labored in the squad car, even after hearing he would
only get a warning. Nearly 8 minutes after Lewis pulled over,
Sweeney said Illinois barred the air freshener hanging from
Lewis’s mirror because it obstructed the view. Sweeney asked
Lewis what part of St. Louis he was going to. Sweeney testified
Lewis never asked if he was free to go.
Sweeney then said, “in correlation with our safety detail
today … we do have a canine dog working with us.” Sweeney
asked if Lewis was responsible for everything in the car.
About 10 minutes after Lewis pulled over, Sweeney said, “I’m
gonna print this off. I’m gonna have the dog walk around the
exterior of the vehicle, ok.” About 20 seconds later, the dashcam
records the sound of the warning printing. Then Sweeney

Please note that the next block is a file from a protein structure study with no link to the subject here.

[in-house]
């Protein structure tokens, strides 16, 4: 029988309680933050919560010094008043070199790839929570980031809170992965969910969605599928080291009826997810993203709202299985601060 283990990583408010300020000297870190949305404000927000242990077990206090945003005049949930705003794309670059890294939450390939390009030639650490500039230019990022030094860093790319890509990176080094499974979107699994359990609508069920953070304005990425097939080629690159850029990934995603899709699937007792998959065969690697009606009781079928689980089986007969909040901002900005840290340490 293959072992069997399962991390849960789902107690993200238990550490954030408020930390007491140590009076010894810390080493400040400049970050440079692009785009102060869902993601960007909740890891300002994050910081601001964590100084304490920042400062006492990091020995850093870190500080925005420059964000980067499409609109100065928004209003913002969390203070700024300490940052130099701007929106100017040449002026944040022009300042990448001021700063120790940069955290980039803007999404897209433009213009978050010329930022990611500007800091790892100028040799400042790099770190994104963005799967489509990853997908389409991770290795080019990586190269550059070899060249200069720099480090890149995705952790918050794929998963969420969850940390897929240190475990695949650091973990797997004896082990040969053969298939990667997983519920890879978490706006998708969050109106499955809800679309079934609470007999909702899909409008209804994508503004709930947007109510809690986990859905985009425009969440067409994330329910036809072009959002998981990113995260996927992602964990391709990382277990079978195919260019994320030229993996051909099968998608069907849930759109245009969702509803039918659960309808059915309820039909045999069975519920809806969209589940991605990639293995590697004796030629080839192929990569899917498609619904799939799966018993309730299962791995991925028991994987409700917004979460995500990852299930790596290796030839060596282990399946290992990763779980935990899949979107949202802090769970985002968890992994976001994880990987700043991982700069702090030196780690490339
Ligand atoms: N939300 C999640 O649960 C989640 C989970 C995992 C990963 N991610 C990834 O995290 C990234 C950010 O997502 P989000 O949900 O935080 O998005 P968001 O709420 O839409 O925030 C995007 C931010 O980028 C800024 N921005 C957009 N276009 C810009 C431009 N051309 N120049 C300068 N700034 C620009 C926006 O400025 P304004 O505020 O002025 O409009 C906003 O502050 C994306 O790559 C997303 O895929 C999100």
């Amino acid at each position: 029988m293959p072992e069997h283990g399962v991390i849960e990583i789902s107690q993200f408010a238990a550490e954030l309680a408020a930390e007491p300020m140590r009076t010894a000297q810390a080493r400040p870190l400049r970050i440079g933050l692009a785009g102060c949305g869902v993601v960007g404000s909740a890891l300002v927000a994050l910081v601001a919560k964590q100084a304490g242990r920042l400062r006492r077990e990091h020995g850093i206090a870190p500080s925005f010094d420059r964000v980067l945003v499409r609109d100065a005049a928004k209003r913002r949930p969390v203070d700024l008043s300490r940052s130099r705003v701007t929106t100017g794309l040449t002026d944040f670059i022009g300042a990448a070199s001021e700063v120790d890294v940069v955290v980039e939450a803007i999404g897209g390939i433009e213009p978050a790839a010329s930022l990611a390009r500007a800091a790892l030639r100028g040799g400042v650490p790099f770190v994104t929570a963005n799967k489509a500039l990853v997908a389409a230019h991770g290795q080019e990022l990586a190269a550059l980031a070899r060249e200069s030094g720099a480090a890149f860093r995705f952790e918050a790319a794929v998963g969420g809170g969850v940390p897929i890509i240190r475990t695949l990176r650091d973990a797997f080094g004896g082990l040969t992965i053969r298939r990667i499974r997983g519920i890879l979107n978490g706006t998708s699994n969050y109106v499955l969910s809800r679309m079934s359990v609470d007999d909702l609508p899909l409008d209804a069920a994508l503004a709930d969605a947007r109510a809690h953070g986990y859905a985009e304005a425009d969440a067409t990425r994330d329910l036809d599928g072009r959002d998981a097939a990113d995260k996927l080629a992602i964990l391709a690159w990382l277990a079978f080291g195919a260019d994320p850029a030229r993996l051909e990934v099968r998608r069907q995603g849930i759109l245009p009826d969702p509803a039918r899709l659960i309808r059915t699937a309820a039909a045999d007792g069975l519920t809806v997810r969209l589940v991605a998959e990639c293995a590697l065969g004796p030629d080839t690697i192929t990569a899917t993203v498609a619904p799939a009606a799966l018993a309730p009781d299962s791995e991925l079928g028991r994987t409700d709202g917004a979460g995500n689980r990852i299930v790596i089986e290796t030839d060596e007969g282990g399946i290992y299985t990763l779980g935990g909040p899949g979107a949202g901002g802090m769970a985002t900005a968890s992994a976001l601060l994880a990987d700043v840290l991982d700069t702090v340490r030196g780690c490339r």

asked if Lewis was on probation. He responded in the affirmative.
Nearly 11 minutes after Lewis pulled over, Sweeney
said, “Here you go. Here’s your warning, ok.”5 Sweeney gave
the warning to Lewis, explained it, and said, “So you’re going
to St. Louis though.” At the word “though,” at about 14
minutes, 41 seconds into the video (about 10 seconds after
5 This comports with his testimony that he completed the “warning paperwork”
roughly 10 minutes, 40 seconds after initiating the stop.
No. 17‐3592 7
giving the written warning) a dog appeared on the video and
approached the rear passenger side of Lewis’s car. Lewis confirmed
he was going to St. Louis. Sweeney said that was outside
Illinois. They talked about Lewis’s probation and prior
incarceration while the dog circled his car.
About 12 minutes after Lewis pulled over (about 1 minute,
18 seconds after Sweeney gave the written warning to Lewis,
and about 1 minute, 8 seconds after the dog sniff began) the
handler told Sweeney the sniff was positive. Sweeney
searched Lewis’s car and quickly found 208 grams of heroin.
II. Procedural posture
Lewis was charged with possession with intent to distribute
heroin. The district court denied his motion to suppress.
He entered a conditional guilty plea. A career offender at
criminal history category VI, he received a sentence of 20